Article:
Another factor to take into account is your root or base colour. Generally,  it is not a good idea to have your highlighted hair more than 4 shades lighter than your natural colour. Highlights that are a lot lighter than your own colour means extensive upkeep as the roots  show though quicker and more distinctly. And too frequent an application of  lifting agents can compromise the condition of the hair. If your hair is a dark base it is best to add a variety of blonde shades ranging from your own base colour to a medium to light blonde.

Perhaps one of the most dreaded of highlighted blonde hair colours is highlights that go brassy or yellow. This normally happens when using bleaching powder. Hair that has been bleached, oxidizes over time, giving a yellow tinge to the hair. To help prevent this, use a shampoo specifically for blonde hair, these shampoos are normally purple as it is the purple pigment in the shampoo that will neutralize the yellow from the highlighted hair.

Although, using a blonde shampoo is useless if the hair has not been lifted to the correct colour to start with. To lift hair colour to a blonde, the hair colour pigments must be lifted from their natural state to a red, then orange, then yellow, to a pale yellow and finally to a beige blonde. Everyone has different amount of dark and red pigments in their hair and these pigments determine how long the hair need to process before they reach a beige or platinum blonde. Brassy hair colour is often the result of the bleaching agent not being allowed to process for long enough.

Any lifting process does damage to the hair, so if you are highlighting or lifting your natural colour it is essential that you maintain the condition of your hair. Regular treatments are important to replace both protein and moisture that is lost during lighting, as is using a salon approved shampoo and conditioner.  Also light colour does not reflect the same way a dark colour does and therefore blonde hair does not have the same shine as darker hair has. Use a shine finishing spray to give your blonde hair a healthier look.  If you work with your hairdresser you can create a natural, healthy and manageable colour. Done correctly you can have a lot of fun being a blonde.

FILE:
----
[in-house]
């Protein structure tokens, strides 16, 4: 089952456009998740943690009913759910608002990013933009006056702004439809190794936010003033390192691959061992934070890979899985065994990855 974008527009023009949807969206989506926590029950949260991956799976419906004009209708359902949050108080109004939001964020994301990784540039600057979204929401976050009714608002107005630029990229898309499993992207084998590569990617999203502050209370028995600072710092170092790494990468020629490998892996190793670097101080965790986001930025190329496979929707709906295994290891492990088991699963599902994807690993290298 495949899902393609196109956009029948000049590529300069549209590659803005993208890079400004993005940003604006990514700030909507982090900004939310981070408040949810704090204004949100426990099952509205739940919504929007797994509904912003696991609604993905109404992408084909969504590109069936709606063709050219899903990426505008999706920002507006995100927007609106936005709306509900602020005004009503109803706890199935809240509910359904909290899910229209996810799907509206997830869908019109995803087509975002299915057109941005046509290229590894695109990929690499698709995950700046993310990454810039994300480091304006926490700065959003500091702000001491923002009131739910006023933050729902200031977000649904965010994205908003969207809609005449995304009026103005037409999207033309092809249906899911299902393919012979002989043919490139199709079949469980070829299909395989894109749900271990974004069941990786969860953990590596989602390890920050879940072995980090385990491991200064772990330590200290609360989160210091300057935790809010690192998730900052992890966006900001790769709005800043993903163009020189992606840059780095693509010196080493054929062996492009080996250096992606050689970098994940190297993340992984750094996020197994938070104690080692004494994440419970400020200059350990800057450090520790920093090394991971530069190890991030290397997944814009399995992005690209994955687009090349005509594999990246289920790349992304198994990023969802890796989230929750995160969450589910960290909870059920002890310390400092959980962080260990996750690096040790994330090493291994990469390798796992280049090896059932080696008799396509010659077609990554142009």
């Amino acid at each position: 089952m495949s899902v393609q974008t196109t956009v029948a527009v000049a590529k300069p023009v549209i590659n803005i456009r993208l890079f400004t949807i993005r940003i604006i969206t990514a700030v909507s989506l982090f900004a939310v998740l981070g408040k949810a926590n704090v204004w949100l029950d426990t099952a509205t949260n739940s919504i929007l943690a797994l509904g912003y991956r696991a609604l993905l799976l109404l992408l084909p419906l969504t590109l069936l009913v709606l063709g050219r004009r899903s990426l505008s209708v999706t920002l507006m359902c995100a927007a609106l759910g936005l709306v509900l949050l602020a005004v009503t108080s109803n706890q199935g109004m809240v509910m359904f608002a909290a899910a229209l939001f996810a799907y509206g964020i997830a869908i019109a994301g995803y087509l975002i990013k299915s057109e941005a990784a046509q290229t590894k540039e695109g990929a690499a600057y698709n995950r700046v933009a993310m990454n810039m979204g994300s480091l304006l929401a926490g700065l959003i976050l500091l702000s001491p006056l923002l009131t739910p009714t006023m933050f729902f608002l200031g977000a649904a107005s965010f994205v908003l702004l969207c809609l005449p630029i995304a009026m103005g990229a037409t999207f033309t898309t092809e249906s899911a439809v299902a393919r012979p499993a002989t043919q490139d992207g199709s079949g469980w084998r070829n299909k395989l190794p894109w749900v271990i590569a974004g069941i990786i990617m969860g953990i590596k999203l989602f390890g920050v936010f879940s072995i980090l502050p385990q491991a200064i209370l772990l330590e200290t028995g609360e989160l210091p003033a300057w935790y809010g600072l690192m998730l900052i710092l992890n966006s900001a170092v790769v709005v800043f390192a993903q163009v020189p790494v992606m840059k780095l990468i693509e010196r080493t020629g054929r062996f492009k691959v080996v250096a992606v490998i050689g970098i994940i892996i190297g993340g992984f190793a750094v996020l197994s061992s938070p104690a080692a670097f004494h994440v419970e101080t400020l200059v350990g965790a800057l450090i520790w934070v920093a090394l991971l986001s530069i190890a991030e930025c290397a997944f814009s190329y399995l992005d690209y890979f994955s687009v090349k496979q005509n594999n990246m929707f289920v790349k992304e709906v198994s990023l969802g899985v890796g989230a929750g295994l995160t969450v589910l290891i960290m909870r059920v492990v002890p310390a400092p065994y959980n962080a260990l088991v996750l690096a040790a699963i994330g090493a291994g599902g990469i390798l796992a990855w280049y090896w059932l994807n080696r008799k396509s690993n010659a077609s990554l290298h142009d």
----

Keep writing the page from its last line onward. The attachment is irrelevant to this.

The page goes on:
All the pictures on this post have been taken from the Schwarzkopf Website and Facebook page. Schwarzkopf is the product I use for all my colours – they have an extensive range of colours available both for salon use and home use. Their colours nourish the hair, adding shine and a rich deep colour. They have a particularly wide range of high-lifters and toners for blondes a well as non abrasive bleaching products. Their home care products are again extensive, a product for every need to feed and care for your hair.

, , ,

  1. #1 by Giovanni Battista on November 6, 2012 - 9:38 pm

    Great one Amanda . Proud of you , keep up the good work . Giovanni

Leave a Reply

Fill in your details below or click an icon to log in:

WordPress.com Logo

You are commenting using your WordPress.com account. Log Out / Change )

Twitter picture

You are commenting using your Twitter account. Log Out / Change )

Facebook photo

You are commenting using your Facebook account. Log Out / Change )

Google+ photo

You are commenting using your Google+ account. Log Out / Change )

Connecting to %s

Follow

Get every new post delivered to your Inbox.

Join 33 other followers

%d bloggers like this: